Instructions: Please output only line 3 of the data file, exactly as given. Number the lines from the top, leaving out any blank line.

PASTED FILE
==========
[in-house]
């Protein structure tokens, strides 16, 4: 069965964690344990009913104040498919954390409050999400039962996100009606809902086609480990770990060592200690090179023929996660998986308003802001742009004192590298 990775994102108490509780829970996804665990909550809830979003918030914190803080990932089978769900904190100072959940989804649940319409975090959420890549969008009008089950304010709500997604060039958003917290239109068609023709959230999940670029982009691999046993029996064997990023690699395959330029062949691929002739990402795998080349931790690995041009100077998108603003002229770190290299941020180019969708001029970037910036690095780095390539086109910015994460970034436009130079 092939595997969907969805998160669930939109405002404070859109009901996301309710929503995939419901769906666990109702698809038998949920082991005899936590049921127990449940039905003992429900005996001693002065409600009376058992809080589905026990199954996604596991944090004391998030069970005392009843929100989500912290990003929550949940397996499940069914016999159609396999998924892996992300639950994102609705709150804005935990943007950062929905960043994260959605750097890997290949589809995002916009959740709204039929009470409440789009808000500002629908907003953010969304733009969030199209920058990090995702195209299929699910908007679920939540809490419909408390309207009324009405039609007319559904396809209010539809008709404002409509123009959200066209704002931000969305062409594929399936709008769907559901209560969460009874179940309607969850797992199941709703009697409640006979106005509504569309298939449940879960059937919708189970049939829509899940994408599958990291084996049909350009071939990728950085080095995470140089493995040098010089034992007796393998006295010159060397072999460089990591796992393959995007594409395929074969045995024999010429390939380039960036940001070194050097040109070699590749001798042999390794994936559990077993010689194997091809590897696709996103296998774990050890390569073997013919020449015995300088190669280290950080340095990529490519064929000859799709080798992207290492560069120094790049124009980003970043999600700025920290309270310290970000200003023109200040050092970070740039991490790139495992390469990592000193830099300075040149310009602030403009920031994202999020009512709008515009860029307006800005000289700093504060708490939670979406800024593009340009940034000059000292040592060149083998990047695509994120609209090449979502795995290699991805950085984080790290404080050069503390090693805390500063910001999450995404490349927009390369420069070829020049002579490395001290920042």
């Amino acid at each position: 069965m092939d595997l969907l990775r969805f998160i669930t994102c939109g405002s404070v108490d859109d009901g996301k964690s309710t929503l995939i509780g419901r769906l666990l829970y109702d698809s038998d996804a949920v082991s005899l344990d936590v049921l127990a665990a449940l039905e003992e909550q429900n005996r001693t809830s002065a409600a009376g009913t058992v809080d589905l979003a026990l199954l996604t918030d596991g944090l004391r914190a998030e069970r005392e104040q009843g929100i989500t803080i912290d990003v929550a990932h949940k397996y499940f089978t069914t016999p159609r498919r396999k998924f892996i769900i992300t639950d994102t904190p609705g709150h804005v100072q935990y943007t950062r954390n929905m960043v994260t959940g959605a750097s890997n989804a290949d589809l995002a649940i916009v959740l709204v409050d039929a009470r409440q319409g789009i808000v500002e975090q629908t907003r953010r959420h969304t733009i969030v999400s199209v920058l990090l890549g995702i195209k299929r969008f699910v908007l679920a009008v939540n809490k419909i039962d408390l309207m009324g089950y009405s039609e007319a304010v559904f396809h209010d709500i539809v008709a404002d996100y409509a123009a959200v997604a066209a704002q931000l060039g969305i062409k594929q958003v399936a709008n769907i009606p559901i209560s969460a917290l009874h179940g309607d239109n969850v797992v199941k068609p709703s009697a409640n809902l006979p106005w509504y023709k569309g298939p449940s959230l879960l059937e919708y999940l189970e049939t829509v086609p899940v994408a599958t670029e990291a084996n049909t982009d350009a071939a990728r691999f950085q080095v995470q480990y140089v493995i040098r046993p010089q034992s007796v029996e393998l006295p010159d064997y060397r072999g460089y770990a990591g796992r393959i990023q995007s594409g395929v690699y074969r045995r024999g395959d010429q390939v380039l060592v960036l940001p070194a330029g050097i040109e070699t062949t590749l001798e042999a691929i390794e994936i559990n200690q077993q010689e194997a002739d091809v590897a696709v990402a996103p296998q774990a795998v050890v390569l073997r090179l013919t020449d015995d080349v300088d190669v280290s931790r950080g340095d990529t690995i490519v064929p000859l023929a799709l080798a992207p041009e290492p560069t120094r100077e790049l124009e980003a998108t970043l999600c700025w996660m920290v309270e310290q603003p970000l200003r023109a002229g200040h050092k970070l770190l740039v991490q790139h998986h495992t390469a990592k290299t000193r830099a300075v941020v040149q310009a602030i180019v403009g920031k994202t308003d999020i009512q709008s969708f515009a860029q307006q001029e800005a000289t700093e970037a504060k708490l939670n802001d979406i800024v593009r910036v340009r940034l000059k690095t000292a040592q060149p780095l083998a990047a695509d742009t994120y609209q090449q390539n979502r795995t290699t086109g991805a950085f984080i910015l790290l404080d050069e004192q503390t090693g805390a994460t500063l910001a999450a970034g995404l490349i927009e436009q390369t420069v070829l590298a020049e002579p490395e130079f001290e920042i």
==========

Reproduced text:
């Amino acid at each position: 069965m092939d595997l969907l990775r969805f998160i669930t994102c939109g405002s404070v108490d859109d009901g996301k964690s309710t929503l995939i509780g419901r769906l666990l829970y109702d698809s038998d996804a949920v082991s005899l344990d936590v049921l127990a665990a449940l039905e003992e909550q429900n005996r001693t809830s002065a409600a009376g009913t058992v809080d589905l979003a026990l199954l996604t918030d596991g944090l004391r914190a998030e069970r005392e104040q009843g929100i989500t803080i912290d990003v929550a990932h949940k397996y499940f089978t069914t016999p159609r498919r396999k998924f892996i769900i992300t639950d994102t904190p609705g709150h804005v100072q935990y943007t950062r954390n929905m960043v994260t959940g959605a750097s890997n989804a290949d589809l995002a649940i916009v959740l709204v409050d039929a009470r409440q319409g789009i808000v500002e975090q629908t907003r953010r959420h969304t733009i969030v999400s199209v920058l990090l890549g995702i195209k299929r969008f699910v908007l679920a009008v939540n809490k419909i039962d408390l309207m009324g089950y009405s039609e007319a304010v559904f396809h209010d709500i539809v008709a404002d996100y409509a123009a959200v997604a066209a704002q931000l060039g969305i062409k594929q958003v399936a709008n769907i009606p559901i209560s969460a917290l009874h179940g309607d239109n969850v797992v199941k068609p709703s009697a409640n809902l006979p106005w509504y023709k569309g298939p449940s959230l879960l059937e919708y999940l189970e049939t829509v086609p899940v994408a599958t670029e990291a084996n049909t982009d350009a071939a990728r691999f950085q080095v995470q480990y140089v493995i040098r046993p010089q034992s007796v029996e393998l006295p010159d064997y060397r072999g460089y770990a990591g796992r393959i990023q995007s594409g395929v690699y074969r045995r024999g395959d010429q390939v380039l060592v960036l940001p070194a330029g050097i040109e070699t062949t590749l001798e042999a691929i390794e994936i559990n200690q077993q010689e194997a002739d091809v590897a696709v990402a996103p296998q774990a795998v050890v390569l073997r090179l013919t020449d015995d080349v300088d190669v280290s931790r950080g340095d990529t690995i490519v064929p000859l023929a799709l080798a992207p041009e290492p560069t120094r100077e790049l124009e980003a998108t970043l999600c700025w996660m920290v309270e310290q603003p970000l200003r023109a002229g200040h050092k970070l770190l740039v991490q790139h998986h495992t390469a990592k290299t000193r830099a300075v941020v040149q310009a602030i180019v403009g920031k994202t308003d999020i009512q709008s969708f515009a860029q307006q001029e800005a000289t700093e970037a504060k708490l939670n802001d979406i800024v593009r910036v340009r940034l000059k690095t000292a040592q060149p780095l083998a990047a695509d742009t994120y609209q090449q390539n979502r795995t290699t086109g991805a950085f984080i910015l790290l404080d050069e004192q503390t090693g805390a994460t500063l910001a999450a970034g995404l490349i927009e436009q390369t420069v070829l590298a020049e002579p490395e130079f001290e920042i």